While the world was changing and doing everything differently, here, the building on the finca had been progressing. Over the past month however it slowly came to a pause. The shops where we needed to get materials were closed still and money ran out. Charlie had made arrangements with a bank in Brussels where he basically only needed to sign to get money, but because of covid-19, that became impossible. The bank turned out to be difficult to reach. After about 9 weeks of calling and trying to find out more, he got to talk to the right person, who told him this deal was not going to happen. All the plans we had all of a sudden felt so far away. Fortunately, with help of his family he managed to get a loan from a Spanish bank. That covers the expenses to get the waterwell working and solar power distributed on the finca and leaves a little bit for construction, but definitely not enough for the whole project. In the coming weeks we should get the water sorted. After being able to use the water from the well of our generous neighbours, we will finally be independent. The solar panel on Lotje her roof has been serving us well so far. The panel is now also totally facing South and with the longer sunny days, the panel is much more efficient. I had never realised how much difference that makes.
So now, our plans have changed a bit. Charlies idea had always been to make this a project supported by the community. However, we now really need this help. The forest school project would be really nice to be able to realise with help of the parents who want to have their children playing and learning in the forest whilst growing up. On one hand that now feels more difficult, since a lot of the families who live here are dependent on tourism. Normally, tourist season starts around Easter, but now with Corona, let’s see what will happen. On the other hand, due to the lockdown, people have also found a new appreciation for being outside and in nature. Charlie just needs to find the right parents. He has been talking to several people to collaborate with, who are interested in working with the children here.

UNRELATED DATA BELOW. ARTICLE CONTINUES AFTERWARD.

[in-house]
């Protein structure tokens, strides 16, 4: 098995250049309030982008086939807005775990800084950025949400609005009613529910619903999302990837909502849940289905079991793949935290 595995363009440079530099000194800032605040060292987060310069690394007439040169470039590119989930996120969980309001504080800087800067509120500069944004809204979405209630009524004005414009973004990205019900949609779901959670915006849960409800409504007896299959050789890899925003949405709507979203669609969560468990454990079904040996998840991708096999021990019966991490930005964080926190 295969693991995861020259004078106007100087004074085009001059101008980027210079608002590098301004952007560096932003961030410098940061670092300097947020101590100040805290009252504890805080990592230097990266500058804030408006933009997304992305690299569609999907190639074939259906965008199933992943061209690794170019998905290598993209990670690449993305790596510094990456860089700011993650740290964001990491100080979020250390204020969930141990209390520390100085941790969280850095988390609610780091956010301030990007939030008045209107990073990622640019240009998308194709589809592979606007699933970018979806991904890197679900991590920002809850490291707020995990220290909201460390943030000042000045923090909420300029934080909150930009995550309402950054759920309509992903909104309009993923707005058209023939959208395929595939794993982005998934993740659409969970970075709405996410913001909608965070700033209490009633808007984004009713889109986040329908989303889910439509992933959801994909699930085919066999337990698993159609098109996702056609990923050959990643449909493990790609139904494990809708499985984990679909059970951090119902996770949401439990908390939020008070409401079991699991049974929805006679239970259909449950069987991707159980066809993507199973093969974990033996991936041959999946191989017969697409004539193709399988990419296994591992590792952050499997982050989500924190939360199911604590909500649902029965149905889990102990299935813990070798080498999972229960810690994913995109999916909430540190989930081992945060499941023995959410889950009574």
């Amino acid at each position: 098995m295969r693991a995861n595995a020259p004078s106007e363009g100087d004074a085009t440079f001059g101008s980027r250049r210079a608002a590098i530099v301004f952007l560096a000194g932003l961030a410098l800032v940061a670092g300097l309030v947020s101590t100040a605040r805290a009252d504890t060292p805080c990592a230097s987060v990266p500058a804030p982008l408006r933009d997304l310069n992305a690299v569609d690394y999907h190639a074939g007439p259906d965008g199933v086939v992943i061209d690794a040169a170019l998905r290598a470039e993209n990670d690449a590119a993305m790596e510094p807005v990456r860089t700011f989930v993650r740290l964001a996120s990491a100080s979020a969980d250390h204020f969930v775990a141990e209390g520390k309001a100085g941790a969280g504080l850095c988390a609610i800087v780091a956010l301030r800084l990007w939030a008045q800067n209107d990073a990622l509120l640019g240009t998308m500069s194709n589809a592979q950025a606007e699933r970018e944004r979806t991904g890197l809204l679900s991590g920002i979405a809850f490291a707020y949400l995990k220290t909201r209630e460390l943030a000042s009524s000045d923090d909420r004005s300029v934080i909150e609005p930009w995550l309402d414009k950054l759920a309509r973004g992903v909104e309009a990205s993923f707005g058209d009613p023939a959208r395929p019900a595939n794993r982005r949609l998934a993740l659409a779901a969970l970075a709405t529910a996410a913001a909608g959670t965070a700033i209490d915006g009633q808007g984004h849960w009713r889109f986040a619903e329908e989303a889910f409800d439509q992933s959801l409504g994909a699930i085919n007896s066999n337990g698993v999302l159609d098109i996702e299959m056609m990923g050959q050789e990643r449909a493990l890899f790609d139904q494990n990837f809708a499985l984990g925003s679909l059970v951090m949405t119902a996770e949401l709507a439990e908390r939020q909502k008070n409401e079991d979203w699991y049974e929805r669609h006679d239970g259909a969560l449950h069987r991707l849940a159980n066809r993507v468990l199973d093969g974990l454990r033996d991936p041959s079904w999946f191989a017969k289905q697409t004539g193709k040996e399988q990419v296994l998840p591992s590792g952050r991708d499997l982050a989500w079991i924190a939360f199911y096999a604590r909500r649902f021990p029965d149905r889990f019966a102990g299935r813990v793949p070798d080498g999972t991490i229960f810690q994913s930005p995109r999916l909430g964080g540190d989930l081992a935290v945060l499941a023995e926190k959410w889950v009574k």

Also, the community spaces: the kitchen and the dome, which we will use for workshops, therapy sessions, gatherings and retreats will need to be funded in some way. We might be able to manage to build the kitchen with a big porch and terrace, which we could use for outdoor activities in summer and raise money that way. Time to become creative (anyone any suggestions?)! We’re receiving help with building our website from Celia and designing our logo with Bruno. That will help a lot to get the information about the project out into the world. We’ve also been shooting some video material with Stefan (who also made my beautiful massage video), to make it all a bit more personal and visual. Exciting stuff! We hope that this will also greatly help with finding funding.
So, if you’re reading this and would love to help out, either with your expertise and time or financially, or know of someone who would want to do that, send us an email at email@example.com!
In a way the slowing down has been good for me. I really enjoyed having Juancar and Koker over and helping them out when possible. They taught me how to insulate walls with a mix of straw, sand and lime. Mixing this in a different ratio, I learned to plaster walls with it. It is so much fun to be part of the creation of a beautiful building. However, I do also really enjoy not hearing the generator at 8 in the morning. That always made me feel like I needed to get up and start doing something. As my aunt always says: ‘it is a luxury to be able to wake up when you do, without an alarm’. Living in my van has really made me live more with the rhythm of the sun and the moon. In late spring and summer, the sun here still only rises at 7am. This is quite new to me, since it’s my first summer in Spain.
Normally, when I’m more North, the sun rises a lot earlier (5.30 in the Netherlands to even 4 am when I was in Sweden, crazy times…). It’s easier for me to get up then. Here, I wake up between 7-7.30 and I need at least an hour for my morning rituals of movement or meditation practice and preparing and eating my porridge. At times, it felt a bit stressy to want be ready to help early (I didn’t have to and no one was making me, counting my blessings… but still). The thing is though, now that summer has arrived here, you want to stop physical outdoor work around 13.00, because it’s just too freaking warm (and it’s not even full on summer yet, we just had some hot days). I knew that it would be warm in Spain in summer and I heard of siestas, but now I actually understand it. You just can’t. So, to make use of the day, I will probably have to get up earlier and just take a nap in the afternoon and do my movement practice then too. One of my current life’s challenges… it’s not all bad 😉